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Our place on Earth

Latitude and longitude

You can describe your location on Earth using latitude and longitude.

Latitude states how far north or south you are - it is zero at the equator, 90º N at the North Pole and 90ºS at the South Pole. Lines of latitude run parallel to the equator.

Lines of longtitude
Lines of longtitude
Lines of latitude
Lines of latitude

Longitude tells you your east-west position, measured from the 0º line of the prime meridian of Greenwich. Lines of longitude run from the North Pole to the South Pole. Moving eastwards, longitude increases to a maximum value of 180ºE (also 180ºW of Greenwich as you move around the sphere of the surface of the Earth). Moving further east, you start to move back towards Greenwich. Points west of Greenwich are given in units of ºW.

Time zones

The rotation of the Earth from west to east causes the apparent motion of the Sun across the sky from east to west.

Apparent solar time (or apparent local time) is measured by the changing position of the Sun in the sky and is the time shown on a sundial. In practice, the length of the solar day varies slightly, so a standardised mean Sun is used which assumes that the day is a constant length of 24 hours. Over a year, the average position of the Sun at a given time defines mean solar time.

In the UK standard time is co-ordinated Universal Time (UTC), very close to and commonly referred to as Greenwich Mean Time (GMT). This is mean solar time along the Greenwich meridian. East of this line mean solar time is ahead of GMT - the Sun reaches noon earlier than at Greenwich. To the west of this line mean solar time is behind GMT.

In a country as small as the UK, it is not practical to have many local times in use, so clocks are synchronised to a standard or civil time - GMT - across our local time zone. This zone is shared with the Republic of Ireland.

Moving east or west away from the UK, countries have different time zones where clocks run ahead of or behind time in the UK. In general, neighbouring time zones have a time difference of 1 hour. In 24 hours the Earth rotates through 360° with respect to the Sun. Each time zone is then theoretically 15° wide, corresponding to a 1 hour difference in mean solar time. In practice the shape of time zones is changed to match internal and international borders.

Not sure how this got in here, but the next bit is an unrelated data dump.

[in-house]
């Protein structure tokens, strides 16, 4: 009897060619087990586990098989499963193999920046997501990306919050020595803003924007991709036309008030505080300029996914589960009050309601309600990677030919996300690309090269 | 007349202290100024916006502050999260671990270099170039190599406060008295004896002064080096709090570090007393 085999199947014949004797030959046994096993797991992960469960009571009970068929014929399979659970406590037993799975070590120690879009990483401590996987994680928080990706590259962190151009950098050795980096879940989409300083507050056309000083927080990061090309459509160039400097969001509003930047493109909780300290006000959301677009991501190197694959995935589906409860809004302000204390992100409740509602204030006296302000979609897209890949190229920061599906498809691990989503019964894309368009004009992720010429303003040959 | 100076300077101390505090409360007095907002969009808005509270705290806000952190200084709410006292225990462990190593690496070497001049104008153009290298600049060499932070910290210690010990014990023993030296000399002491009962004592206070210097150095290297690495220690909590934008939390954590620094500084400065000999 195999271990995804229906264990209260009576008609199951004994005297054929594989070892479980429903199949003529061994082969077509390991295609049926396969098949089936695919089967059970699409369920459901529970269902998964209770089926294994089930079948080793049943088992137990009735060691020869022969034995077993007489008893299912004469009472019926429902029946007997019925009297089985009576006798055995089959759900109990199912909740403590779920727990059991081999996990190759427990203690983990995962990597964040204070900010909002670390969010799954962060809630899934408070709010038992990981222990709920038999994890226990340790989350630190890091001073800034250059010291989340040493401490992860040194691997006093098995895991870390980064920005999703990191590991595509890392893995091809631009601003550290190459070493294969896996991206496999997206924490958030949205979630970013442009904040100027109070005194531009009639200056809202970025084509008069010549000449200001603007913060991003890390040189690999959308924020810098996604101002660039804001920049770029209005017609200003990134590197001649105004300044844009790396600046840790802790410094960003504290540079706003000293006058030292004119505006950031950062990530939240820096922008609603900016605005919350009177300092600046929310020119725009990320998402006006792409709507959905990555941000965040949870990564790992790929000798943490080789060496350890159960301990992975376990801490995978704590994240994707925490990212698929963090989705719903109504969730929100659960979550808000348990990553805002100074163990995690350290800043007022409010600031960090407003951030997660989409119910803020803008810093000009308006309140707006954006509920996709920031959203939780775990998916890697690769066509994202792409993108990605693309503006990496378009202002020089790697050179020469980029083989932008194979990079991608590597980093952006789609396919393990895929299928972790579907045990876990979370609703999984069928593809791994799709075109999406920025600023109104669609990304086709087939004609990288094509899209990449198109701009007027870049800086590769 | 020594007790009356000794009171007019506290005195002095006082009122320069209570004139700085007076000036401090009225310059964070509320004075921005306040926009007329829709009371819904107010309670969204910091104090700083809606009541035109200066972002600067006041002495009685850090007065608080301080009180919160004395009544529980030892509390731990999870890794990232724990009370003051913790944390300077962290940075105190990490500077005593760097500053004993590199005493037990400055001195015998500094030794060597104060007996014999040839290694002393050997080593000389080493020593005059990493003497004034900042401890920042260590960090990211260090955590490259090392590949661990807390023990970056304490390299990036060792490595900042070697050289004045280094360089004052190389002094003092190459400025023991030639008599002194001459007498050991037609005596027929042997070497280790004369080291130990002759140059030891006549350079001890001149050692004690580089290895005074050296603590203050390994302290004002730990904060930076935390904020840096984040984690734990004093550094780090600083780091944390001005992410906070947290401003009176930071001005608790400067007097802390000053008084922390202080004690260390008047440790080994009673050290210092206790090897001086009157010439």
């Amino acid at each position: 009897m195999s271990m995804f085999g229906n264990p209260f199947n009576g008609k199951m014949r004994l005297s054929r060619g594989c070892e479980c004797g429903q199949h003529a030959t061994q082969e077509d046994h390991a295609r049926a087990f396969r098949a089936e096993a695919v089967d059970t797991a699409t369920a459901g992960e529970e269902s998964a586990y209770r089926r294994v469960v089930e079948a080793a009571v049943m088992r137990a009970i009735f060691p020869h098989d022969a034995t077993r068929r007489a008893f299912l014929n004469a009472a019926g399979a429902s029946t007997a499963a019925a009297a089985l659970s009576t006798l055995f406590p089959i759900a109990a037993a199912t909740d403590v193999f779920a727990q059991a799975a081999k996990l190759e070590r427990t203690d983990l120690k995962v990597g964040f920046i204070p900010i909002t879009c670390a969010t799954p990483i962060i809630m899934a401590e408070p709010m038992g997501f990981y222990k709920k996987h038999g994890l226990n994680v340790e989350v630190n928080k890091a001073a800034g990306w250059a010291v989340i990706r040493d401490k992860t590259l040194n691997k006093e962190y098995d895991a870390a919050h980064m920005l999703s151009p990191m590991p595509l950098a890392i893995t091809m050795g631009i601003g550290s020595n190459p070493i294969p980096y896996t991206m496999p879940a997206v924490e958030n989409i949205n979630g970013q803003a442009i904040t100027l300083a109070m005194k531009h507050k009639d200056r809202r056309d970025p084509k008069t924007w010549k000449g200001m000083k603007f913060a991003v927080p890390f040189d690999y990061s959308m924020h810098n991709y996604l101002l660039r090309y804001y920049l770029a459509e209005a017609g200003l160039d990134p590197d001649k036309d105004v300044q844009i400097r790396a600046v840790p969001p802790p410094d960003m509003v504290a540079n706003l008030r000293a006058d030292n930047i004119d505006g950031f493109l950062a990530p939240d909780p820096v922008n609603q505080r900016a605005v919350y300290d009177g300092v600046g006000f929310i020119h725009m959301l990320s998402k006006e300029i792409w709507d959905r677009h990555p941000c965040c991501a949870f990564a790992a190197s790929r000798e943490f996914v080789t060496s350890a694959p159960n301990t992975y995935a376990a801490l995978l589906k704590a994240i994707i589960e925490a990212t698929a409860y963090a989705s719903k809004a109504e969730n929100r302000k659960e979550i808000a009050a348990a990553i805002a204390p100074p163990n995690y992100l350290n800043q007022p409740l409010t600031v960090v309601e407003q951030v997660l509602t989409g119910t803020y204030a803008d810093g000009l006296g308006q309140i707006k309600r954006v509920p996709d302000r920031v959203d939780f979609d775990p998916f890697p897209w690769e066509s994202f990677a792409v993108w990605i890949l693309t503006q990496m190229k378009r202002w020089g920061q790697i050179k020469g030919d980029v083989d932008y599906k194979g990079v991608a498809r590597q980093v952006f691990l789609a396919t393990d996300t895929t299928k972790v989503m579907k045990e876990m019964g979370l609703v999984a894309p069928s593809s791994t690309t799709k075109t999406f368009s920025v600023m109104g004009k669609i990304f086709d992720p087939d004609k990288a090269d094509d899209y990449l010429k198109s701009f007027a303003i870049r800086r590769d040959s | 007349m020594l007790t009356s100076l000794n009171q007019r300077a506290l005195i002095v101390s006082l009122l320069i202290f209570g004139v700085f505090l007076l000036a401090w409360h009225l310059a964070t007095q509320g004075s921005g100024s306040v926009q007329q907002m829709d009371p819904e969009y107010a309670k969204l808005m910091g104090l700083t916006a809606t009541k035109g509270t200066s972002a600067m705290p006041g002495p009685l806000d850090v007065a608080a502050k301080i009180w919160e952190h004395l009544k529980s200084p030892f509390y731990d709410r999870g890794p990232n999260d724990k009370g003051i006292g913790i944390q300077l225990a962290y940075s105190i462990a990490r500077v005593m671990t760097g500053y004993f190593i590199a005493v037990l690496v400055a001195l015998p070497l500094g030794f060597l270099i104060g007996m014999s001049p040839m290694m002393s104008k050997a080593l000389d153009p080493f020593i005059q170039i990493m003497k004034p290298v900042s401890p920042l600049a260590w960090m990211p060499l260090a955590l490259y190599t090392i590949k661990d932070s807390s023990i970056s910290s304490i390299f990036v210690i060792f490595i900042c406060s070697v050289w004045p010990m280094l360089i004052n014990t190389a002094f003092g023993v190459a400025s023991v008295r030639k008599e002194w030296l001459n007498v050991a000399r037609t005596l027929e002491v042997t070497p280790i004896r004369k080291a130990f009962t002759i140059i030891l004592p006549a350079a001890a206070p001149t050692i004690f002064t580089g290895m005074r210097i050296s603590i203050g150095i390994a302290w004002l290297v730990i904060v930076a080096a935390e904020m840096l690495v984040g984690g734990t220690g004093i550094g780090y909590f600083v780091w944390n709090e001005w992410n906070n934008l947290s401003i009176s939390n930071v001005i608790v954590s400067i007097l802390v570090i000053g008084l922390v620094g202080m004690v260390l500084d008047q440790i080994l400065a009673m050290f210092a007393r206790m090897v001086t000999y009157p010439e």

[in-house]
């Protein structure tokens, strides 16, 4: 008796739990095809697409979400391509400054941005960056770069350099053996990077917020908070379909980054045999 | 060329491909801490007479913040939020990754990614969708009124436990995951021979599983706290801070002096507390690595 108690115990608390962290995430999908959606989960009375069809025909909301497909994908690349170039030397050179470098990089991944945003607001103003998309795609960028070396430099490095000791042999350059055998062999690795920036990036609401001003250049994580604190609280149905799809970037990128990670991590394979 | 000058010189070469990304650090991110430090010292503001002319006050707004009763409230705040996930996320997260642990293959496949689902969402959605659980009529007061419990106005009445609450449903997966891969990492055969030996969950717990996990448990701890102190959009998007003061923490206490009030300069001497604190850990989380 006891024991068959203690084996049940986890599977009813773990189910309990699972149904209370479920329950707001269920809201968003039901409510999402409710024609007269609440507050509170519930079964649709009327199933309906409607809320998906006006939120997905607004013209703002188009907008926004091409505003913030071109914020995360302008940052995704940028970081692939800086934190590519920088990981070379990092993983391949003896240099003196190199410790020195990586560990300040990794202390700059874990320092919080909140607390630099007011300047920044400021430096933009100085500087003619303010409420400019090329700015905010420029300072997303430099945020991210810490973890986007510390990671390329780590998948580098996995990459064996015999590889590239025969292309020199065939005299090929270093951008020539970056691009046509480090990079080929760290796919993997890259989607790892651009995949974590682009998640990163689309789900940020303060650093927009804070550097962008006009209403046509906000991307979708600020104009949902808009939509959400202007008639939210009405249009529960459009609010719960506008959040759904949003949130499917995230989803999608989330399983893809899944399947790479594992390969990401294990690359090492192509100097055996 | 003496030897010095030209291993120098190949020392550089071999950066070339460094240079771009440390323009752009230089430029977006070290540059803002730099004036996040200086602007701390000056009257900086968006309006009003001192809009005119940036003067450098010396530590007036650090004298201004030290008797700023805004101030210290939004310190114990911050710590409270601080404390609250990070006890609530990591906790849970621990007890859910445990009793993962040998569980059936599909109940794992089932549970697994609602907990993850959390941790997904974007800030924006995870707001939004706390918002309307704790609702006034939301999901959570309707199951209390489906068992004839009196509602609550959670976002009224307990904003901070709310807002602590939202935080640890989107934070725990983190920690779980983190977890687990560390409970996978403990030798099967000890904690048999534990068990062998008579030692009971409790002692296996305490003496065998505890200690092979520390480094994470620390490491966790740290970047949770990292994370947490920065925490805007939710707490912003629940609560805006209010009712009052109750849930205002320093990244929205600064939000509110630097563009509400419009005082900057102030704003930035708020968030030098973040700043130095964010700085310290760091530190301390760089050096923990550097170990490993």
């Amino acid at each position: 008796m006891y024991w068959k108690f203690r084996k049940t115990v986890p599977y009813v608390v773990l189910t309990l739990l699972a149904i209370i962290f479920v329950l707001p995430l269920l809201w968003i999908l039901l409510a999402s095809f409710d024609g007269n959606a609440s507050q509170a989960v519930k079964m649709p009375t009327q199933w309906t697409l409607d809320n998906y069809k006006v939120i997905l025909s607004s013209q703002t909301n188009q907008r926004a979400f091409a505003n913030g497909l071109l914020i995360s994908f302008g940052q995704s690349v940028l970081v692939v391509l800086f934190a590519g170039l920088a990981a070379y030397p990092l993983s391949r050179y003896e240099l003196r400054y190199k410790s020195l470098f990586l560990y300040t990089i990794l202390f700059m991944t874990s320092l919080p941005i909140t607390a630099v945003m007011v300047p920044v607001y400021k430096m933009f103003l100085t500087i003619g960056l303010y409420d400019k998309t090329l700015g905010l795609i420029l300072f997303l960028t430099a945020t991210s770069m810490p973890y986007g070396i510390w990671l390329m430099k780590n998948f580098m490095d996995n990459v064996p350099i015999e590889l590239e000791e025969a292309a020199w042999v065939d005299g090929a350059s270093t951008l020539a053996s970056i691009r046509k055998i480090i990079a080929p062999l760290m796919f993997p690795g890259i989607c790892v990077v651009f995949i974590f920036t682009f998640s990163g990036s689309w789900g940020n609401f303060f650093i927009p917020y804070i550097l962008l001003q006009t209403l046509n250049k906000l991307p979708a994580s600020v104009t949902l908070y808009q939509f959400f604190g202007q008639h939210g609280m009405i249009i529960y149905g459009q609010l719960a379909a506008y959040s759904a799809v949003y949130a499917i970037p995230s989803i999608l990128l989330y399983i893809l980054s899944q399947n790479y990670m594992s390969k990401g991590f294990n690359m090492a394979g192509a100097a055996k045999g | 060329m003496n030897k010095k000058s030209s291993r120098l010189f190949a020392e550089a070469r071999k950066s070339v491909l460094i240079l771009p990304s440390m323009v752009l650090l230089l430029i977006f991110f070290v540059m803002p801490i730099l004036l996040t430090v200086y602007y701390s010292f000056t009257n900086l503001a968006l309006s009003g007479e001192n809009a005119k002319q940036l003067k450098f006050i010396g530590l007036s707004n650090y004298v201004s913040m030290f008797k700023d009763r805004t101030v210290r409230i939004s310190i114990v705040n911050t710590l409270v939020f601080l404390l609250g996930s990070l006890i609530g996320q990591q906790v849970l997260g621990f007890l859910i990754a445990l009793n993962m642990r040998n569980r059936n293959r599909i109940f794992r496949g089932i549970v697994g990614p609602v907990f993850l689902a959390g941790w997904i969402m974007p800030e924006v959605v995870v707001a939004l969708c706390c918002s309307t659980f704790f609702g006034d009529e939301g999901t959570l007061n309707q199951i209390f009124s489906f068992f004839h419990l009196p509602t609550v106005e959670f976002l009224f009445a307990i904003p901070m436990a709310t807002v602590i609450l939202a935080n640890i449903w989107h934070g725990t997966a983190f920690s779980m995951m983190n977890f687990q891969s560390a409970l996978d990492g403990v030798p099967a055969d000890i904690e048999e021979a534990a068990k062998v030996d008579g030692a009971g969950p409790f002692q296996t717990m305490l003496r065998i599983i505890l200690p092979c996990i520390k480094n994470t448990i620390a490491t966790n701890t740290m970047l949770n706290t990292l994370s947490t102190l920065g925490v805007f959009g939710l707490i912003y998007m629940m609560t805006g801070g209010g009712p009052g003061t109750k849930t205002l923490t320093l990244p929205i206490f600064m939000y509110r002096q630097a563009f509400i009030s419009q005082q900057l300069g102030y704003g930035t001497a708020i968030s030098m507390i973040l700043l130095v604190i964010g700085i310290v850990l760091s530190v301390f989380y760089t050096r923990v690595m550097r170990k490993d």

Time zones
A map of international time zones. Click to enlargeCourtesy of HM Nautical Almanac Office

Calculating zone time

For every 15° east or west of the Greenwich meridian civil time changes by 1 hour forwards and backwards respectively. To find the appropriate time zone, in hours, divide the longitude, in degrees, by 15.

For example:

  • at 150° W longitude, the time should be 150° divided by 15° = 10 hours behind GMT
  • at 75° E longitude, the time would be 75° divided by 15° = 5 hours ahead of GMT

If you travel around the world, changing standard time by 1 hour each time you enter a new time zone, then a complete circuit would mean that you adjusted your clock or watch time by 24 hours. This would lead to a difference of 1 day between the date on your clock and the real calendar date.

To avoid this, countries are on either side of the International Date Line which runs down the middle of the Pacific Ocean. If you cross the date line moving east, you subtract a day, whereas if you are moving west you add on a day.

Questions to think about

1. Use an atlas to find the latitude and longitude (to the nearest degree) of the following cities and then calculate the time zone:






San Francisco

Berlin is at longitude 13°23' E. To calculate the time zone, use the following equation:

15° of longitude is equivalent to 1 hour

Therefore, the number of hours difference= 13°23' / 15° = 54 minutes.

This is rounded to the nearest hour, so Berlin could be expected to be one hour ahead of GMT.

2. What do you think the time zone should be for the following cities:

City Longtitude Time zone
Dublin 6.25° W 0
Paris 2.3° E +1
New York 74° W -5
Warsaw 21° E +1
Bangkok 100° 35' E +7
Honolulu 157° 52' W -10
Millennium Island 150° 3' W +14
Time zone is expressed as the difference from GMT in hours

3. Explain how a sundial may be used to measure local solar time. How does this differ from mean time and why?

4. In what direction does the gnomon or style of a sundial point?

5. Why does time measured by the Sun at Greenwich differ from time measured by the Sun at Redruth (in Cornwall)?

The equation of time tells us whether sundial time is ahead or behind local mean time.

On 15 February, the time on a sundial reads 9.08 am. What is the local mean time?

Dial time is 14 minutes behind clock time. Therefore local mean time is 9:08 + 0:14 = 9:22 am.

6. A sundial reads 3.01 pm on 14 November. Find the local mean time.

7. A clock (showing local mean time) reads 17.03 on 3 September. What will a sundial indicate?

8. On 6 April a sundial reads 12.10 pm. What is the local mean time?

On 15 July a sundial in Glasgow reads 3.12 pm. Glasgow is at a longitude of 4°15' W. What would a GMT clock read at that time?

Firstly, the equation of time states that sundial time is 6 minutes behind local mean time. Therefore local mean time is 3.18 pm.

Secondly the longitude difference needs to be considered; 1° is equivalent to 4 minutes. Therefore Glasgow local mean time is 4.25 x 4 minutes = 17 minutes behind GMT.

So GMT is 3:18 + 0:17 = 3:35 pm.

9. On 20 December an observer at Redruth finds that her sundial reads 10.50 am. Redruth is at longitude 5°14' W. What is the GMT at this moment (hint: use the equation of time graph)?

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